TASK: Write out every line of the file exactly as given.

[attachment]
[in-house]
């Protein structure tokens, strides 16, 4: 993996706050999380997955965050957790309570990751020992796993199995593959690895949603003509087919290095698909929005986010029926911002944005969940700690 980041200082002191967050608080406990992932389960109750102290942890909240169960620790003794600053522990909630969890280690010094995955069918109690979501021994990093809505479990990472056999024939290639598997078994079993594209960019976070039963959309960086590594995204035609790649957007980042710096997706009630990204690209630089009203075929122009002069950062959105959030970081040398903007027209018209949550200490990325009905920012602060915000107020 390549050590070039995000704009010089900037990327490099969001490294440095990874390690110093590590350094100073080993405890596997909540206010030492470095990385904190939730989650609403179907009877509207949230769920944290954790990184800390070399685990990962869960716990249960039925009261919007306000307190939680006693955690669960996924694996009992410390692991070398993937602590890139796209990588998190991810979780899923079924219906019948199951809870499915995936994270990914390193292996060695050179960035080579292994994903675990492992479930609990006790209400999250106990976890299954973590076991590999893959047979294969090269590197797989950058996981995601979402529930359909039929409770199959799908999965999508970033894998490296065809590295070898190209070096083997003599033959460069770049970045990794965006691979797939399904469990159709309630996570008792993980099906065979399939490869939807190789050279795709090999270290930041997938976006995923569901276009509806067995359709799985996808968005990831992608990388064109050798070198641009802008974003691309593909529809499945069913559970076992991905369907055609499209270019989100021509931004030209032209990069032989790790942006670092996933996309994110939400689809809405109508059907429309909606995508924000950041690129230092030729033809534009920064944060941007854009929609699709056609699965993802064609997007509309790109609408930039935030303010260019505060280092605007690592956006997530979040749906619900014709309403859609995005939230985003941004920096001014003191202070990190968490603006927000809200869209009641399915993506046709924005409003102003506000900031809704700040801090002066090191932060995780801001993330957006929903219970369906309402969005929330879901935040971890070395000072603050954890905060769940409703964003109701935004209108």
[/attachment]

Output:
[in-house]
């Protein structure tokens, strides 16, 4: 993996706050999380997955965050957790309570990751020992796993199995593959690895949603003509087919290095698909929005986010029926911002944005969940700690 980041200082002191967050608080406990992932389960109750102290942890909240169960620790003794600053522990909630969890280690010094995955069918109690979501021994990093809505479990990472056999024939290639598997078994079993594209960019976070039963959309960086590594995204035609790649957007980042710096997706009630990204690209630089009203075929122009002069950062959105959030970081040398903007027209018209949550200490990325009905920012602060915000107020 390549050590070039995000704009010089900037990327490099969001490294440095990874390690110093590590350094100073080993405890596997909540206010030492470095990385904190939730989650609403179907009877509207949230769920944290954790990184800390070399685990990962869960716990249960039925009261919007306000307190939680006693955690669960996924694996009992410390692991070398993937602590890139796209990588998190991810979780899923079924219906019948199951809870499915995936994270990914390193292996060695050179960035080579292994994903675990492992479930609990006790209400999250106990976890299954973590076991590999893959047979294969090269590197797989950058996981995601979402529930359909039929409770199959799908999965999508970033894998490296065809590295070898190209070096083997003599033959460069770049970045990794965006691979797939399904469990159709309630996570008792993980099906065979399939490869939807190789050279795709090999270290930041997938976006995923569901276009509806067995359709799985996808968005990831992608990388064109050798070198641009802008974003691309593909529809499945069913559970076992991905369907055609499209270019989100021509931004030209032209990069032989790790942006670092996933996309994110939400689809809405109508059907429309909606995508924000950041690129230092030729033809534009920064944060941007854009929609699709056609699965993802064609997007509309790109609408930039935030303010260019505060280092605007690592956006997530979040749906619900014709309403859609995005939230985003941004920096001014003191202070990190968490603006927000809200869209009641399915993506046709924005409003102003506000900031809704700040801090002066090191932060995780801001993330957006929903219970369906309402969005929330879901935040971890070395000072603050954890905060769940409703964003109701935004209108």